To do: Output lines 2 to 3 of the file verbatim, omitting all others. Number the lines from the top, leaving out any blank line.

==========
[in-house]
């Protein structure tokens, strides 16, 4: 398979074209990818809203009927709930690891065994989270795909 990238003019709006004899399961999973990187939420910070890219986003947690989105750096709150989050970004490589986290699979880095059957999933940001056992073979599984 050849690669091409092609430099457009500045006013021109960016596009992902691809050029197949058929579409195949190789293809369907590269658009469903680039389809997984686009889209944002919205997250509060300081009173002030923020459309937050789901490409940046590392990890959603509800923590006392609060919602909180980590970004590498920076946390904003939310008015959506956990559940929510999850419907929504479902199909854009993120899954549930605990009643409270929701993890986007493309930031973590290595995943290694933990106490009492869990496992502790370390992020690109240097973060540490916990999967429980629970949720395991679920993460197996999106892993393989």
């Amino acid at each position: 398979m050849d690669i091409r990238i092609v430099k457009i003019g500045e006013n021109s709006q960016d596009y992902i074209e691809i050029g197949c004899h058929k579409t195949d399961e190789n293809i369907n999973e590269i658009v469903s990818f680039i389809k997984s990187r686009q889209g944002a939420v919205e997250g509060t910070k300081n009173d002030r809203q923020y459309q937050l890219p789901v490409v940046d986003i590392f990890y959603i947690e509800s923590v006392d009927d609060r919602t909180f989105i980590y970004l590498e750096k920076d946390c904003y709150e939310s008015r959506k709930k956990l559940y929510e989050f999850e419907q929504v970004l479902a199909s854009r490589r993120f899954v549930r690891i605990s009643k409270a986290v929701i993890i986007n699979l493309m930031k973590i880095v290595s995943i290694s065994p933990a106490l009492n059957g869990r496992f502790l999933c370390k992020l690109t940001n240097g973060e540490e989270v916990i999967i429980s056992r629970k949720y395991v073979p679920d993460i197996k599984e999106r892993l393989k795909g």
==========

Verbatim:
């Protein structure tokens, strides 16, 4: 398979074209990818809203009927709930690891065994989270795909 990238003019709006004899399961999973990187939420910070890219986003947690989105750096709150989050970004490589986290699979880095059957999933940001056992073979599984 050849690669091409092609430099457009500045006013021109960016596009992902691809050029197949058929579409195949190789293809369907590269658009469903680039389809997984686009889209944002919205997250509060300081009173002030923020459309937050789901490409940046590392990890959603509800923590006392609060919602909180980590970004590498920076946390904003939310008015959506956990559940929510999850419907929504479902199909854009993120899954549930605990009643409270929701993890986007493309930031973590290595995943290694933990106490009492869990496992502790370390992020690109240097973060540490916990999967429980629970949720395991679920993460197996999106892993393989």
């Amino acid at each position: 398979m050849d690669i091409r990238i092609v430099k457009i003019g500045e006013n021109s709006q960016d596009y992902i074209e691809i050029g197949c004899h058929k579409t195949d399961e190789n293809i369907n999973e590269i658009v469903s990818f680039i389809k997984s990187r686009q889209g944002a939420v919205e997250g509060t910070k300081n009173d002030r809203q923020y459309q937050l890219p789901v490409v940046d986003i590392f990890y959603i947690e509800s923590v006392d009927d609060r919602t909180f989105i980590y970004l590498e750096k920076d946390c904003y709150e939310s008015r959506k709930k956990l559940y929510e989050f999850e419907q929504v970004l479902a199909s854009r490589r993120f899954v549930r690891i605990s009643k409270a986290v929701i993890i986007n699979l493309m930031k973590i880095v290595s995943i290694s065994p933990a106490l009492n059957g869990r496992f502790l999933c370390k992020l690109t940001n240097g973060e540490e989270v916990i999967i429980s056992r629970k949720y395991v073979p679920d993460i197996k599984e999106r892993l393989k795909g």